A Euthyphro Beauty

Beauty is one quality that I am anti-realist about. I believe that beauty is ‘in the eye of the beholder’, but, due to my Psychological inclinations, I also understand that our human, evolutionary nature leads us to see ‘beauty’ as a way of identifying potential mates; a woman may be beautiful if she has large child-bearing hips, for instance, and a man beautiful because he has broad shoulders for fighting.

Nevertheless, the question is beyond the meaning of the language: do we enjoy sights and sounds because they are beautiful, or are they beautiful because we enjoy them? This question is an adaptation of the Euthyphro Dilemma[1] and could be seen to be meaningless, since it is a combination of both options.

However, to answer the question, we have to look beyond that use of language in philosophy to the way we put said language into practise in our modern society. Indeed, ‘higher-pleasures’[2] throughout history have been the arts, both visual and audible, as well as literature, which can provoke both in one’s mind. A friend asked ‘could we will ourselves to hear music without actually listening to anything?’, to which I replied ‘surely we do that already?’, since I am very used to full tracks of certain music running around my head, even when I do not want them to. However, even disliking a piece does not make it less beautiful. One man’s pain is another’s pleasure, so the saying goes, which does so well to explain how relative the arts are.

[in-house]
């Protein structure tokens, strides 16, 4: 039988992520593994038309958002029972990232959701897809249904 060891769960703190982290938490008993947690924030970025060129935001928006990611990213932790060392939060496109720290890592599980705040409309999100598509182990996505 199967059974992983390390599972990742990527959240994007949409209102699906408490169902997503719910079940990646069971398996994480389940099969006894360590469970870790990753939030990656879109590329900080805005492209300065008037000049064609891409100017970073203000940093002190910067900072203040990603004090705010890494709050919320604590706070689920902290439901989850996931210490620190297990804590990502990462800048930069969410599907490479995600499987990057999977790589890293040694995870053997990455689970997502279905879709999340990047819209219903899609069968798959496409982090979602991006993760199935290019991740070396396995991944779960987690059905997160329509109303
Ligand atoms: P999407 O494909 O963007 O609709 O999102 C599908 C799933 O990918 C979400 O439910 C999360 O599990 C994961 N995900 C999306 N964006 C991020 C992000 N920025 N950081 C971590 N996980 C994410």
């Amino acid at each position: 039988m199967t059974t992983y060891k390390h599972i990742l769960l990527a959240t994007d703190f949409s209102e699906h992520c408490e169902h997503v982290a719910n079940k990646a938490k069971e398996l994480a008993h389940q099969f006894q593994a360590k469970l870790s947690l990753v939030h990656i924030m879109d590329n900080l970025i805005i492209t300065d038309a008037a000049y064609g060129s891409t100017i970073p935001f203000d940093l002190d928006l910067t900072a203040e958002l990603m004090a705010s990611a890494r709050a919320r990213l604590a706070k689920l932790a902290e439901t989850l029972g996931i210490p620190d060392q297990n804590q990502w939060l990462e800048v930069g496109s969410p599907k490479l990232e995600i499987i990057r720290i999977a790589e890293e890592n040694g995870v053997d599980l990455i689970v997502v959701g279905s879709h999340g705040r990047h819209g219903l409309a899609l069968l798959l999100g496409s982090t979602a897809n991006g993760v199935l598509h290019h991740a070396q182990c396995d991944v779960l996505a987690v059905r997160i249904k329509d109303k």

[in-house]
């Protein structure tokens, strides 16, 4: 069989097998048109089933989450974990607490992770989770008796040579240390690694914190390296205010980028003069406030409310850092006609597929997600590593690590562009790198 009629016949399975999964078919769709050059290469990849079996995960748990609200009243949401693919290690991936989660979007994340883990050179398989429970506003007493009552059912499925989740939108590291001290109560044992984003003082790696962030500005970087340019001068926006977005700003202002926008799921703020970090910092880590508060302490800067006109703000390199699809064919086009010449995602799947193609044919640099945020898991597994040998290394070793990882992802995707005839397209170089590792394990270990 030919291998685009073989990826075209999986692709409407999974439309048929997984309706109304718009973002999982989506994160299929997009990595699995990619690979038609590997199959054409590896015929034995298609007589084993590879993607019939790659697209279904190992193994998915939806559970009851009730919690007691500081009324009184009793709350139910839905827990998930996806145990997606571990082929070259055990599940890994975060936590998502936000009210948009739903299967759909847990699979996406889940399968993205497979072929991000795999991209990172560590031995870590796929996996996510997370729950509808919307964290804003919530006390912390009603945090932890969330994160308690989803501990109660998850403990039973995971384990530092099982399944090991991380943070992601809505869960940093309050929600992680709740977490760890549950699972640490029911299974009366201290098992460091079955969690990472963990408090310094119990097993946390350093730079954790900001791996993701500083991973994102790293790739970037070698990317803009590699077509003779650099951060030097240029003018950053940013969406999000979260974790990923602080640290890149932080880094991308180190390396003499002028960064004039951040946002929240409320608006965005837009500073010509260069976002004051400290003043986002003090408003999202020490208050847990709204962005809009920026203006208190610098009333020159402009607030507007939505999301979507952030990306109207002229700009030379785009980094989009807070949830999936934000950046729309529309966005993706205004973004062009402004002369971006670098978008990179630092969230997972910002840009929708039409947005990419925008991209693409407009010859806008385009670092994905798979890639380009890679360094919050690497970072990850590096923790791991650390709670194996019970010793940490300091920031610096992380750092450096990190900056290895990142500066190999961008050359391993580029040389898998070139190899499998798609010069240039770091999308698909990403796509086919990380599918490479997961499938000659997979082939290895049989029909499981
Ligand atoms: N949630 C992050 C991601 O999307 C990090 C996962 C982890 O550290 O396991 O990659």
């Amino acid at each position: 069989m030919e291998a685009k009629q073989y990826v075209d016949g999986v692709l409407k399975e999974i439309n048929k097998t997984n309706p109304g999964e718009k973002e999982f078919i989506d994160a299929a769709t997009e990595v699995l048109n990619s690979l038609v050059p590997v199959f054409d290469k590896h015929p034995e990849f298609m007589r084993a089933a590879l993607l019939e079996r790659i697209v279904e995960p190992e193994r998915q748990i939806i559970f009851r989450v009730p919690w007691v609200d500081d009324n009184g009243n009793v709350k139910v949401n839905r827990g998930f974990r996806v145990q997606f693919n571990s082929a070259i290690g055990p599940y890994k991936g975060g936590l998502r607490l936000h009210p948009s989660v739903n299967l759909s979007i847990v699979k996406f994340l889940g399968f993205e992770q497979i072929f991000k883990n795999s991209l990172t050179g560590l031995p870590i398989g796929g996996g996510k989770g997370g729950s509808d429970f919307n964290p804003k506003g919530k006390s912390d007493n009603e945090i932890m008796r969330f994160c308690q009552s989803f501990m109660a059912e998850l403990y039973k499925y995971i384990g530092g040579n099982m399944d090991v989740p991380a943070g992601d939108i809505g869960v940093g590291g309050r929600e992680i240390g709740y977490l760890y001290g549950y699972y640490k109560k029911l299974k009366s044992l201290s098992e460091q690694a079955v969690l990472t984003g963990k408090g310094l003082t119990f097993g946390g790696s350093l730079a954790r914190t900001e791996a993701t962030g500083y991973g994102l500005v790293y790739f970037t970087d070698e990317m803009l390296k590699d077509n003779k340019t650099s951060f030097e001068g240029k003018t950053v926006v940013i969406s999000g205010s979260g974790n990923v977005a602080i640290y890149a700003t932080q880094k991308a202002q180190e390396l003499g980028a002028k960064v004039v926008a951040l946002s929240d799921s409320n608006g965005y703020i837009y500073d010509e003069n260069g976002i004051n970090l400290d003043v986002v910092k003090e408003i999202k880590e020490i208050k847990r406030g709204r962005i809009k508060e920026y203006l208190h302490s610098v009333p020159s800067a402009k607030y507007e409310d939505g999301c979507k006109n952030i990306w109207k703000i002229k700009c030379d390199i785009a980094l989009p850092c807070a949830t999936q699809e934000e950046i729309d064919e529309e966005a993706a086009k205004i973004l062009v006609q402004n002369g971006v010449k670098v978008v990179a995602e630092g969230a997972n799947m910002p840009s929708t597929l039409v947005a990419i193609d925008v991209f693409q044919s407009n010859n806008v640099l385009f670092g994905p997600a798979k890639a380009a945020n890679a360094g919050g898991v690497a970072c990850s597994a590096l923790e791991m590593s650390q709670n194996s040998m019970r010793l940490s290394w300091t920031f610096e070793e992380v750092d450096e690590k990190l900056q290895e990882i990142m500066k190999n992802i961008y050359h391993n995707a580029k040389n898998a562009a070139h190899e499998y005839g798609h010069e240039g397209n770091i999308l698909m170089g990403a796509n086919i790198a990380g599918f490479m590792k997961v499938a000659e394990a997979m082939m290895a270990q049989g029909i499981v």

One might suggest that sights and sounds are only beautiful to certain people because of the certain emotions they create. Like the concept of beauty itself, sights and sounds elicit different, relative responses depending on the person. This is shown by some people preferring to listen to rock music rather than classical, despite that both might play a part in encouraging creative muses or help. Relativity is a sensible consideration to whether ‘Beauty’, the concept, exists extraneously of beauty-giving objects – but it is not my point.

On the other hand, is it correct, or fair, for this theory to rule out that sights and sounds are beautiful of their own accord? We certainly experience them as beautiful: if I were to stand in front of a well crafted painting or read a good piece of literature, I would allow myself to automatically consider it beautiful. This suggests that such beauty does not exist outside of the mind, for it appears that humans are some of the only species on the planet to know what they interpret as beauty. However, what we perceive does not necessarily make it the correct theory. If God created Beauty with an innate definition that the epistemic distance does not allow us to conceive of, perhaps He is the only one to know beauty as it is. He made us to know that His Creation possesses part of beauty. Certainly, to the deeper philosophers of the world, beauty is more than just an aesthetic illusion; beauty is something which touches us at our soul, in the way that it might bring us closer to God’s Beauty. Thus, that external, created beauty must already be there for us to feel it. In the same way that we know something is cold because our nerves can sense it is below our body temperature, our sense of appreciation can identify that something is beautiful in its appearance or sound.

Certainly, we think we enjoy sights and sounds because they are beautiful, but if no one noticed their beauty, it would still be there, we just wouldn’t recognise it.

[1] Is something good because God wills it, or does God will it because it is good?

[2] See John Stuart Mill’s Utilitarianism

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